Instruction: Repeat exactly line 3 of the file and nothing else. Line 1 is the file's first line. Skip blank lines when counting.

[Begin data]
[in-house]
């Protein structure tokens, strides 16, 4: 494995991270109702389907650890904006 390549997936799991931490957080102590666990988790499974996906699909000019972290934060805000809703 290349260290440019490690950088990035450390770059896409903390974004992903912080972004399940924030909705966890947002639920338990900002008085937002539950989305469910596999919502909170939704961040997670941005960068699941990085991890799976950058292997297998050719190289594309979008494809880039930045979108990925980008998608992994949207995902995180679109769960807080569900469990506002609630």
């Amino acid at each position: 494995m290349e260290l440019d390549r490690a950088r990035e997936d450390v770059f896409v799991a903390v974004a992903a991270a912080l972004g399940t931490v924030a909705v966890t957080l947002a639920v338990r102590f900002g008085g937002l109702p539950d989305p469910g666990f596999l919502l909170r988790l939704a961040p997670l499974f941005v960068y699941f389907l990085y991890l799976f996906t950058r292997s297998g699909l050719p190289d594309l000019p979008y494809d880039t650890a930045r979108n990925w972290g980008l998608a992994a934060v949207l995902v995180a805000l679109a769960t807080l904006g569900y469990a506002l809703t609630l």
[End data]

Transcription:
């Amino acid at each position: 494995m290349e260290l440019d390549r490690a950088r990035e997936d450390v770059f896409v799991a903390v974004a992903a991270a912080l972004g399940t931490v924030a909705v966890t957080l947002a639920v338990r102590f900002g008085g937002l109702p539950d989305p469910g666990f596999l919502l909170r988790l939704a961040p997670l499974f941005v960068y699941f389907l990085y991890l799976f996906t950058r292997s297998g699909l050719p190289d594309l000019p979008y494809d880039t650890a930045r979108n990925w972290g980008l998608a992994a934060v949207l995902v995180a805000l679109a769960t807080l904006g569900y469990a506002l809703t609630l």